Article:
Cool idea! I found using my electric skillet was the easiest way for me to make everyone’s eggs all at once. I spray the cold pan with Pam olive oil and wait a few seconds until I feel it has warmed up to the set temp of 375°. After cracking the egg onto the pan I immediately start pushing any runs back to the center to keep the egg ‘together’. I let them sit until the white is almost all cooked then flip. If I didnt crack any yolks on the flip then I let the over easy eggs sit for only a few seconds more then remove them. I crack the other yolks to get my over hard eggs for me. That way I know I have some runny eggs for my husband! I stink at making them in a frying pan after mastering the skillet. Lol

  6. Catherine's not naturally crafty says

    Fresher eggs will hold their shape better too, as eggs age the whites get more and more loose and runny. It helps make prettier eggs for frying. Then save the older one’s for hard boiled.

    • Diana says

      If memory serves me right, mom always told me that old eggs that are hard boiled will peel easier too!

      • Andrea F. says

        We raise chickens for eggs here…Older eggs do peel better, but there is a trick for fresh ones. Add 2 Tablespoons or more of salt to the water and cook as usual. The shells should come off much nicer from your fresh eggs with this method.

      • terri says

        I hate the mess I get from egg seepage. I also have a hard time knowing how long to cook the egg to obtain that cooked white but with a runny yolk. Now that I know about the lid & water I will try this.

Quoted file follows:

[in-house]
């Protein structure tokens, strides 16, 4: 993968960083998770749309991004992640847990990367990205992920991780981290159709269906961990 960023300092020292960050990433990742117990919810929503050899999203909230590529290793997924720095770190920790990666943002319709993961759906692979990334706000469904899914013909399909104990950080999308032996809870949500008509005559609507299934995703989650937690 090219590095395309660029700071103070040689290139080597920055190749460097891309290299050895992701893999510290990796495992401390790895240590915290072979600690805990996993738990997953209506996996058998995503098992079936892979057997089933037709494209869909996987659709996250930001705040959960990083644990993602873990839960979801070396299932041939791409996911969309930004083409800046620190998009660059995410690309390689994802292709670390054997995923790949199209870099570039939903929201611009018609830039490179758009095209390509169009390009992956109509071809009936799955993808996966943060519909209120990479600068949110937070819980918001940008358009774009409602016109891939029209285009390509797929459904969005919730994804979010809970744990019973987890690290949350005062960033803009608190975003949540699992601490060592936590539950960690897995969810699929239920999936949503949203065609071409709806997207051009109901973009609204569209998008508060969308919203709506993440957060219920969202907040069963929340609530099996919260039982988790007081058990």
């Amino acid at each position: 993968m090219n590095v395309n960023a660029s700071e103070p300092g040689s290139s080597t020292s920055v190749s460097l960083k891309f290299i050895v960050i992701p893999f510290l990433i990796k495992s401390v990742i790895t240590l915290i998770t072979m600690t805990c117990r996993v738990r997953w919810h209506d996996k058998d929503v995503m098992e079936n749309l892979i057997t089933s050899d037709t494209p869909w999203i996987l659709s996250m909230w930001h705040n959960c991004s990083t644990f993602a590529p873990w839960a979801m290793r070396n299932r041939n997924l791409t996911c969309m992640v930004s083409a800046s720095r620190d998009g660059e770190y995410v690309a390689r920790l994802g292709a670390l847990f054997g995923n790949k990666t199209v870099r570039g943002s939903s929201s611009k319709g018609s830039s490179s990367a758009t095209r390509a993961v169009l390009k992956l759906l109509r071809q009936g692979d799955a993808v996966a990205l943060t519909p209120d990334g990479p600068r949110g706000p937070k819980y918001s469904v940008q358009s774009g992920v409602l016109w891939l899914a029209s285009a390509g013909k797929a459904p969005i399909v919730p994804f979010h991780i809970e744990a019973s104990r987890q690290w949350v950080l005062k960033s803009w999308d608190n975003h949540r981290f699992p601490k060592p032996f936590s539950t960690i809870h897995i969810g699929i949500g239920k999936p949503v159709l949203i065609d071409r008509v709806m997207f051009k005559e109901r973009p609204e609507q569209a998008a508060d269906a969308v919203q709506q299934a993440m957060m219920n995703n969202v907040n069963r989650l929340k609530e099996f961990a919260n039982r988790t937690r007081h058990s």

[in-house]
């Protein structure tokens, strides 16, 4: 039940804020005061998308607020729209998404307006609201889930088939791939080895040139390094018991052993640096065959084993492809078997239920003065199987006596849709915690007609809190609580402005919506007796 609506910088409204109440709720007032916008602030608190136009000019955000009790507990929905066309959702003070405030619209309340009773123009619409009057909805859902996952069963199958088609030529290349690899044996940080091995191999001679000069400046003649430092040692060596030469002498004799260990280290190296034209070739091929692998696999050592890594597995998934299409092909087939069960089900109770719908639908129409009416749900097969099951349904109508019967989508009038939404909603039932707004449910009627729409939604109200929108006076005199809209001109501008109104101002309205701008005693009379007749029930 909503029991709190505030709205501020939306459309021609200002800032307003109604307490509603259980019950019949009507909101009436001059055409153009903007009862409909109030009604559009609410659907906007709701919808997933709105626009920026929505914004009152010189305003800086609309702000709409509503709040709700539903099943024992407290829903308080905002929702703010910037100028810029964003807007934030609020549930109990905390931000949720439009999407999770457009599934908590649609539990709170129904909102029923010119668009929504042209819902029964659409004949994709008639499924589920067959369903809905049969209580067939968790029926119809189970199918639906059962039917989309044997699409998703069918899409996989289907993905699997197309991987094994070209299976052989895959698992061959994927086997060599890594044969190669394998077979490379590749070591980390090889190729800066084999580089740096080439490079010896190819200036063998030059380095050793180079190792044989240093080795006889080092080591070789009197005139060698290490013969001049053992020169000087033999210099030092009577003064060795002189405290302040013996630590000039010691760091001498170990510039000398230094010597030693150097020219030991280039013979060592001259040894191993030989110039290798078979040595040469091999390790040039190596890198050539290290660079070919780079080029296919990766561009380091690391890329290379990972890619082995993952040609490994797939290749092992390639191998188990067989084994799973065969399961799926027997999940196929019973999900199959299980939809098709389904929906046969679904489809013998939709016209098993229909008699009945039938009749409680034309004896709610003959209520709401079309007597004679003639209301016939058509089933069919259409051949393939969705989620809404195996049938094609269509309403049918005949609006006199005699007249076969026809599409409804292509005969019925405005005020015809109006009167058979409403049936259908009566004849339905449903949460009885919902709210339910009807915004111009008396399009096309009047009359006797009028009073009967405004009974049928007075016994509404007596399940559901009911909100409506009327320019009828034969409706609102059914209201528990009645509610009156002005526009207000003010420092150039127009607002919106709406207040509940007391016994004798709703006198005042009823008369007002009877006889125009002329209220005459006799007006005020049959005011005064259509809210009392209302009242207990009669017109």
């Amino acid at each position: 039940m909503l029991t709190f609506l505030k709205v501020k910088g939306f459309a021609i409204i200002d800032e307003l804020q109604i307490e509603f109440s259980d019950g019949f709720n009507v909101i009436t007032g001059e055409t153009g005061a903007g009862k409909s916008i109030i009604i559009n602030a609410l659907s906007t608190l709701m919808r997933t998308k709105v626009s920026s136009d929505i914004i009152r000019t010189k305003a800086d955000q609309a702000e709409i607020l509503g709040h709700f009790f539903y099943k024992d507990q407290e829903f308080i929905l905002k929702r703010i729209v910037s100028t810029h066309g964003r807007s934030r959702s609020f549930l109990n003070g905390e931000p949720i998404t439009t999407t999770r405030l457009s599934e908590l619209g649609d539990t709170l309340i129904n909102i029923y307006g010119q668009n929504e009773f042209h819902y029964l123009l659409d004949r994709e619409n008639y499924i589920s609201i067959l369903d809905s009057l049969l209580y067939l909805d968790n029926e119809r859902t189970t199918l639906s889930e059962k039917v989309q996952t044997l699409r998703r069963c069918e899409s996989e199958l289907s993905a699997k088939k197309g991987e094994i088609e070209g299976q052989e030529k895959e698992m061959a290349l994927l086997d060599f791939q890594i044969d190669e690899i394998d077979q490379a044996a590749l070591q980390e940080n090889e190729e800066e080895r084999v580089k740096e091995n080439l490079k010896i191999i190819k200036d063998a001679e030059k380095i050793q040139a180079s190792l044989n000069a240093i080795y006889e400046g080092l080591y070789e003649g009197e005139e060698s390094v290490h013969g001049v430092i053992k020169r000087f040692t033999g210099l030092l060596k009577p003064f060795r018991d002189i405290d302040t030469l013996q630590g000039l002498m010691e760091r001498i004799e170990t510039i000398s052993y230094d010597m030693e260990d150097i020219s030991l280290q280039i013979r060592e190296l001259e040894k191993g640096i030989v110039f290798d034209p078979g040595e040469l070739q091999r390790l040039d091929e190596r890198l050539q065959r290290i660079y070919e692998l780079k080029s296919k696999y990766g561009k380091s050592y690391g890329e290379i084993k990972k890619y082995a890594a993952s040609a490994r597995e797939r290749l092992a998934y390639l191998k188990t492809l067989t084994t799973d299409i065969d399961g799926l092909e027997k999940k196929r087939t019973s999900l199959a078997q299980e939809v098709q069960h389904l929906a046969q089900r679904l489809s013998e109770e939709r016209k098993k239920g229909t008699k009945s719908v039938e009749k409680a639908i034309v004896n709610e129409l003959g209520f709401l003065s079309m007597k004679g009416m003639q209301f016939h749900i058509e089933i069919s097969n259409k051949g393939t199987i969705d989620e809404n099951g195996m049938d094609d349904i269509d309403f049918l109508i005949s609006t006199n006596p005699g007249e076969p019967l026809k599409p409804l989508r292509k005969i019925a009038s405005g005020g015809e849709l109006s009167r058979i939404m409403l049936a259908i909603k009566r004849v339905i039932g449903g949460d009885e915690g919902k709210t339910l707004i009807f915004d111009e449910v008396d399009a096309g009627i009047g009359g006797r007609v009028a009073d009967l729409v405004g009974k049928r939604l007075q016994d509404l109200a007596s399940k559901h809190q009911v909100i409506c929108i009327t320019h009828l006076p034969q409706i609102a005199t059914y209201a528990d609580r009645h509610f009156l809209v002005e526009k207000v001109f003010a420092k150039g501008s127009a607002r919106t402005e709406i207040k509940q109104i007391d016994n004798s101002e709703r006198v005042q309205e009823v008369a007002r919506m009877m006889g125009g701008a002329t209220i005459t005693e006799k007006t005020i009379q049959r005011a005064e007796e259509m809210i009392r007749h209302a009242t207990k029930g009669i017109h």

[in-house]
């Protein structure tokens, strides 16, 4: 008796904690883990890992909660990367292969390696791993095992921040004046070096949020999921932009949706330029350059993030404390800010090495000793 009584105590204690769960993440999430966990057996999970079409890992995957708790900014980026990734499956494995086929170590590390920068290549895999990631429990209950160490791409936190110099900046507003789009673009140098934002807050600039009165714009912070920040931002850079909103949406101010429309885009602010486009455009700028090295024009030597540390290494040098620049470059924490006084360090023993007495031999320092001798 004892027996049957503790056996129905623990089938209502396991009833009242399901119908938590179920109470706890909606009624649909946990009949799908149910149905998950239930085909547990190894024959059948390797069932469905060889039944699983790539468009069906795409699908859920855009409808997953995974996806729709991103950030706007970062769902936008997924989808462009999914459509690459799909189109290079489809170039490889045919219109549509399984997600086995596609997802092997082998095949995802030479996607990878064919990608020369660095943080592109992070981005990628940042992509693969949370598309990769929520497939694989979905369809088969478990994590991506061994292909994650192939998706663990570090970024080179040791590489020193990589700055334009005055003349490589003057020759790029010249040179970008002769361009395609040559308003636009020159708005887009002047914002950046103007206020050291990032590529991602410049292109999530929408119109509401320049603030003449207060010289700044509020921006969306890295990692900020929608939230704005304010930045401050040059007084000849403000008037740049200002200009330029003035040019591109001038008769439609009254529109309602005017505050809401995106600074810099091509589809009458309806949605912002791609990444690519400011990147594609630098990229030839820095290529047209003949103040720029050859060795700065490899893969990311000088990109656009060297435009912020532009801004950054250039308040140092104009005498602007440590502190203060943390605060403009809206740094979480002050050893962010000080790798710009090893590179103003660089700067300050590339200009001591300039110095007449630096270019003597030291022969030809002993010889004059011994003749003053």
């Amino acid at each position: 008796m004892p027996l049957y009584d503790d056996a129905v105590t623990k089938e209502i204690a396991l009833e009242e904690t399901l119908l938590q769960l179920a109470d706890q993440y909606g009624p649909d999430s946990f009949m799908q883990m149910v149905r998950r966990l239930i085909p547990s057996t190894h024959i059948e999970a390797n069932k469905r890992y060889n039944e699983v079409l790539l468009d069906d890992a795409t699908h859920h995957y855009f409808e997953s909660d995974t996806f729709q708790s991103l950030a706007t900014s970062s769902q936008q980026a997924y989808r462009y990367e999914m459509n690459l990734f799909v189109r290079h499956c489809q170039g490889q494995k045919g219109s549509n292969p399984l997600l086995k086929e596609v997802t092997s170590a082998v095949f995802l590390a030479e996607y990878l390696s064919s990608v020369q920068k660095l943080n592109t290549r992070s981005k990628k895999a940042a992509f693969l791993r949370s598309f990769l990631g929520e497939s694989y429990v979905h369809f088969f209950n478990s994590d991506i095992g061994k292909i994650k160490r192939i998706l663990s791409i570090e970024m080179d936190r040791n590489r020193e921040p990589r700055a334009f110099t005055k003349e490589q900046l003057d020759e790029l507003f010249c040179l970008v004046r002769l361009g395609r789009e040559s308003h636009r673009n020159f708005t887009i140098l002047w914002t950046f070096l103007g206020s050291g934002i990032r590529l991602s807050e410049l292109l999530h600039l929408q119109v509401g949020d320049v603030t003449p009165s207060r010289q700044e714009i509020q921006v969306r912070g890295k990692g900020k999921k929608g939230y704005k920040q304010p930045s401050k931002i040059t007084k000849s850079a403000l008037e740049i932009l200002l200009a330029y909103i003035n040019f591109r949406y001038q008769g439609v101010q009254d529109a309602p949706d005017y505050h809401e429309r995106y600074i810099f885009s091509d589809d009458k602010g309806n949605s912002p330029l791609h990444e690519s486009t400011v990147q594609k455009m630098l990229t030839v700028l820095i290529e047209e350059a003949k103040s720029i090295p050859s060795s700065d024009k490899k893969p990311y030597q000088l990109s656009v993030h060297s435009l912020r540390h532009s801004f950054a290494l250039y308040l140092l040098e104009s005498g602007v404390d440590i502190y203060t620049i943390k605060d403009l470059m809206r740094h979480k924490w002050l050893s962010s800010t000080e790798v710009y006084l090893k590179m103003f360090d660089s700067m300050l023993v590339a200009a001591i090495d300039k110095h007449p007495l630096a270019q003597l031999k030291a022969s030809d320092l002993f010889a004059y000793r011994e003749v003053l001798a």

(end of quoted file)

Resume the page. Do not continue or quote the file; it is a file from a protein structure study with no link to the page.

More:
How long do you leave the lid on? Also any suggestions for how long to cook for runny yolks and fried whites?

        Andrea for hard boiled eggs I learned that if you salt your water after it comes to a boil your shells peel easier. Also, if you let the eggs boil for 5 minutes then turn your stove off, put a plate or lid over the pan then let it sit for 15 minutes you will have perfect hard boiled eggs.

      • Catherine's not naturally crafty, says

        Aboslutely, that’s true. And Egg Grade is more a factor of freshness than how “nice” the eggs are. So AA are super fresh.

  7. says

    I never thought of putting a lid on the pan to cook the top of the eggs. I always flip and more times than not end up breaking the yolk in the process.

  8. jean says

    Good idea! They look great! Will have to search out my lids! :-) Thx!! For our McMuffin sandwiches, I whip the eggs, cook in small pan without actually scrambling – I cook them slow and do the old omelet style sliding around to cook and flip. Then after all is cooked, I take a nice round glass the size of your muffin or bagel etc and cut out the eggs. The leftover eggs around my rings I usually either give them to the dogs – or use them in my sandwich. Messier, but I am the mom!! ykwim
    I think I will like your idea much better!!

  9. Mandi says

    I never thought of using Mason ja lids to create the perfect shape! However I have been “steam-frying” my eggs like this for years